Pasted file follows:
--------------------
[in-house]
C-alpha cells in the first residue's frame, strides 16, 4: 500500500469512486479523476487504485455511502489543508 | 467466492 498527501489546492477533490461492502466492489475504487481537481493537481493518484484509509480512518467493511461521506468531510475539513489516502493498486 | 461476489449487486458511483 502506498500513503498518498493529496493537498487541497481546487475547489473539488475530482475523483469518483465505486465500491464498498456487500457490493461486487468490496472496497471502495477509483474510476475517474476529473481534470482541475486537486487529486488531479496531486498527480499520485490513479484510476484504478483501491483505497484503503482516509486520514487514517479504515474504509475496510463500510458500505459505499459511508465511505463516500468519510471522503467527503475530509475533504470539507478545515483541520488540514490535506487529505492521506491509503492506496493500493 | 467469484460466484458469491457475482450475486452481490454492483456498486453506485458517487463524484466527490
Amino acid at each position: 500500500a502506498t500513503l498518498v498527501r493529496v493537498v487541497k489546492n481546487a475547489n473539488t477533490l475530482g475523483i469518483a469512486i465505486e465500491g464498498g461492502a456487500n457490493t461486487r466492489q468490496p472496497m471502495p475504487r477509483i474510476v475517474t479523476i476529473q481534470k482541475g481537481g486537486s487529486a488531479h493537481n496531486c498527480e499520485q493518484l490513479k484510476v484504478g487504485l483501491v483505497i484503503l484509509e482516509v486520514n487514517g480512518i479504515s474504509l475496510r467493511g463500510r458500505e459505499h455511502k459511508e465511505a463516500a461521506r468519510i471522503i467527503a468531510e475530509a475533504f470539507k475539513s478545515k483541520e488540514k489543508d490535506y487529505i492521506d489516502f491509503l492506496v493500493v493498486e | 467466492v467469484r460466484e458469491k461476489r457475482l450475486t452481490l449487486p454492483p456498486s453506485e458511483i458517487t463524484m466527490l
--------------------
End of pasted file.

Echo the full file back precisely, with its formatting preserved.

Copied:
[in-house]
C-alpha cells in the first residue's frame, strides 16, 4: 500500500469512486479523476487504485455511502489543508 | 467466492 498527501489546492477533490461492502466492489475504487481537481493537481493518484484509509480512518467493511461521506468531510475539513489516502493498486 | 461476489449487486458511483 502506498500513503498518498493529496493537498487541497481546487475547489473539488475530482475523483469518483465505486465500491464498498456487500457490493461486487468490496472496497471502495477509483474510476475517474476529473481534470482541475486537486487529486488531479496531486498527480499520485490513479484510476484504478483501491483505497484503503482516509486520514487514517479504515474504509475496510463500510458500505459505499459511508465511505463516500468519510471522503467527503475530509475533504470539507478545515483541520488540514490535506487529505492521506491509503492506496493500493 | 467469484460466484458469491457475482450475486452481490454492483456498486453506485458517487463524484466527490
Amino acid at each position: 500500500a502506498t500513503l498518498v498527501r493529496v493537498v487541497k489546492n481546487a475547489n473539488t477533490l475530482g475523483i469518483a469512486i465505486e465500491g464498498g461492502a456487500n457490493t461486487r466492489q468490496p472496497m471502495p475504487r477509483i474510476v475517474t479523476i476529473q481534470k482541475g481537481g486537486s487529486a488531479h493537481n496531486c498527480e499520485q493518484l490513479k484510476v484504478g487504485l483501491v483505497i484503503l484509509e482516509v486520514n487514517g480512518i479504515s474504509l475496510r467493511g463500510r458500505e459505499h455511502k459511508e465511505a463516500a461521506r468519510i471522503i467527503a468531510e475530509a475533504f470539507k475539513s478545515k483541520e488540514k489543508d490535506y487529505i492521506d489516502f491509503l492506496v493500493v493498486e | 467466492v467469484r460466484e458469491k461476489r457475482l450475486t452481490l449487486p454492483p456498486s453506485e458511483i458517487t463524484m466527490l